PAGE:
I've told you how everything last week seemed to revolve around dreams, wishes and ideas held out in the stratosphere for us to fulfill...or not. Partly because I am trying to decide whether or not to go back to school for a teaching certificate, I have been trying to separate "should haves" from "wishful thinking" and "wasted time."
Age is another aspect of my dream thoughts. On Wednesday night with my writing group I wrote:
"I have been called a Dreamer which seems like an epitaph. A friend in college days once wrote a set of poems about each member in our group, and I was characterized as a dreamer. The last lines were "The dream of the dreamer is the dream of death." I was unsettled by this and wrote him later asking for a new, more hopeful ending stanza, which he did produce. However, the original was the one that burned into my mind and at the moment I can't find any of them. But somehow being a dreamer is inextricably linked with a) not really doing any
thing, just imagining progress toward a goal b) death c) uselessness in a poetic sort of way.
Is this the dichotomy, dreams versus action? Is this why time becomes the enemy as inaction reigns court over dreams? And why is a dream rendered impotent by inaction? Can holding a dream be preferable to realizing it?
Is fear the deadly enemy? 'What if it's not what I wanted after all?' 'What if I am disappointed?' 'What if it's too hard to reach?' 'What if I have to give up too much for it?'
Thinking versus doing. Dreaming versus action. Time versus finality."
Besides the question of going back to school or not, the Big Question in my mind as I face a big birthday this weekend is: Am I getting too old for this sort of thing? And, Do I Really Want It? and, Why can't I just let myself stay at home and read like other people my age?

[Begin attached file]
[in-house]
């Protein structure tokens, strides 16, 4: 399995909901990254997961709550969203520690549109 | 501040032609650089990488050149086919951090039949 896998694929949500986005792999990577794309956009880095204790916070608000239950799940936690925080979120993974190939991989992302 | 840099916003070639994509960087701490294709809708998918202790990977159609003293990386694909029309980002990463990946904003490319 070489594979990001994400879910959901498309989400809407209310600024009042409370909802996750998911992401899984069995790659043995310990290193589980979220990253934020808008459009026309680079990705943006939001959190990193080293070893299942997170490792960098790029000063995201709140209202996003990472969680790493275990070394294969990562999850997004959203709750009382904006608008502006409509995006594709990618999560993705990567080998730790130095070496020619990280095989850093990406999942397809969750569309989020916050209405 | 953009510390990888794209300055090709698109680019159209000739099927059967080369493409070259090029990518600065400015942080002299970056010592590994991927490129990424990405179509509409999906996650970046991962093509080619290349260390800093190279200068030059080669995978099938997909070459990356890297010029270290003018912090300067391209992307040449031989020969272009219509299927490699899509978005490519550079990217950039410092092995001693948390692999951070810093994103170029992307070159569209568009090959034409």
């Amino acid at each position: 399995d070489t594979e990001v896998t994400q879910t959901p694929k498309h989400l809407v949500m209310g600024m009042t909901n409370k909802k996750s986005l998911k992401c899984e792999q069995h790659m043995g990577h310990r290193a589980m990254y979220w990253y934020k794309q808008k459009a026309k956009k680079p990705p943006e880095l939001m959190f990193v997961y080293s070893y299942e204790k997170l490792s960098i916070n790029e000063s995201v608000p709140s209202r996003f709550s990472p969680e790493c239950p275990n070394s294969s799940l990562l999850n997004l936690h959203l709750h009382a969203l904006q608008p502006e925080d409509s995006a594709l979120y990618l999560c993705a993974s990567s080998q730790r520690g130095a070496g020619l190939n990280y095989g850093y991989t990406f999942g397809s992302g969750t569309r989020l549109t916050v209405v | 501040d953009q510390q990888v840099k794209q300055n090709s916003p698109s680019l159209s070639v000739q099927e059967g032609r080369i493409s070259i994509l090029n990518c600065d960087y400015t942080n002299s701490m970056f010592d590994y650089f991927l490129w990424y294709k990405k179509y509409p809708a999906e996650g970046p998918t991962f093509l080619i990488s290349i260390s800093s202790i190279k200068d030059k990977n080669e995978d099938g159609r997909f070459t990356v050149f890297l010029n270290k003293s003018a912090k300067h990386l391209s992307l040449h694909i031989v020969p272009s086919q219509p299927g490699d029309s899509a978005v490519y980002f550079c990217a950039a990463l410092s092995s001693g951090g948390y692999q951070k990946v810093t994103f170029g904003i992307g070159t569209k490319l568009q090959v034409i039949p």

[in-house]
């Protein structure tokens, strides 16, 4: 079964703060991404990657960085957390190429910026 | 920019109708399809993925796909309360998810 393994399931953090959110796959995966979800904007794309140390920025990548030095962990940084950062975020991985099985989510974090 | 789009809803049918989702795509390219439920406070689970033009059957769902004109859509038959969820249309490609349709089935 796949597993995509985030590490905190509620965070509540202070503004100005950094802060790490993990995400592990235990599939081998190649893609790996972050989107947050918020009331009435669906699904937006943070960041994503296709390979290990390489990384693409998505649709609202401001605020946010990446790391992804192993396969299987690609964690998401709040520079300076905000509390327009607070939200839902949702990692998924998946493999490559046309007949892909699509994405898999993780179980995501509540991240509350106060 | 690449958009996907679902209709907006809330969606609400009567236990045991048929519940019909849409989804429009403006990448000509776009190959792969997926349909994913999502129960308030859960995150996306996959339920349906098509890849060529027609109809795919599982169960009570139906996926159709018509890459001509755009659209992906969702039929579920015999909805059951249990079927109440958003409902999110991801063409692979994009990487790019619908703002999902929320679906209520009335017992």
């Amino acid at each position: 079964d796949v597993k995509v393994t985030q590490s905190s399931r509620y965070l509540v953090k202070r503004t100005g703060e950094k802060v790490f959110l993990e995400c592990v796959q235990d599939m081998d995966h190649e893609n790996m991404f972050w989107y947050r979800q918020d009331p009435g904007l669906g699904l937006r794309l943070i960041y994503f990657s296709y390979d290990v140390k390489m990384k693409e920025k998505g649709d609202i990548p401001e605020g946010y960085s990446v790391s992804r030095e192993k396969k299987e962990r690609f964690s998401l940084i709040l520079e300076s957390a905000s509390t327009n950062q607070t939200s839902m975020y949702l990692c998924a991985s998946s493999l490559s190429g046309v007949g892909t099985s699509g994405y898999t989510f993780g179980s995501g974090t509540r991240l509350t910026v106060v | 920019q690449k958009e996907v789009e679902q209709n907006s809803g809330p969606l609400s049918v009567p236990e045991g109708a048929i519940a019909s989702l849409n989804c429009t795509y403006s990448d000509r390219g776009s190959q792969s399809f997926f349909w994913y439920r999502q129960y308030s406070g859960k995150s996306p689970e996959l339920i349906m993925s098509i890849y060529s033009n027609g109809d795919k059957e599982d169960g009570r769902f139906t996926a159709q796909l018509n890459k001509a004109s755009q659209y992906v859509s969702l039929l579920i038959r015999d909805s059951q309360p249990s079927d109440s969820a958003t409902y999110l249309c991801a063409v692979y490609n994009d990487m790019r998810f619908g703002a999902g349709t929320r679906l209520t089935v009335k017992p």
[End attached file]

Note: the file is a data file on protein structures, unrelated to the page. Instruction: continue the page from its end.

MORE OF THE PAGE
I decided I need to quit being vague about my dreams. I want so much!! I want to be a painter, too. And I've always had this Art versus English dilemma, ever since I went to college in the first place. But I made some resolutions:
1. I need to define my dreams to something real and quantifiable, not just grasping for more and bigger experiences in a vaguely unattainable way.
2. I need to decide if I really do want what I keep thinking "would be nice to have" such as a teaching certificate.
3. If I don't really want it, I need to quit thinking about it and idealizing it.
4. I don't have to be all-or-nothing as far as art and teaching go. They can mutually exist in my life. And writing. And family.
I had just come to a point in my thinking last week where I was wondering if I should quit all this nonsense and accept the status quo. Then I went to school Friday morning and a student handed me this note:
Can you imagine my surprise? It was so out of context I knew it had fallen straight out of Heaven for me!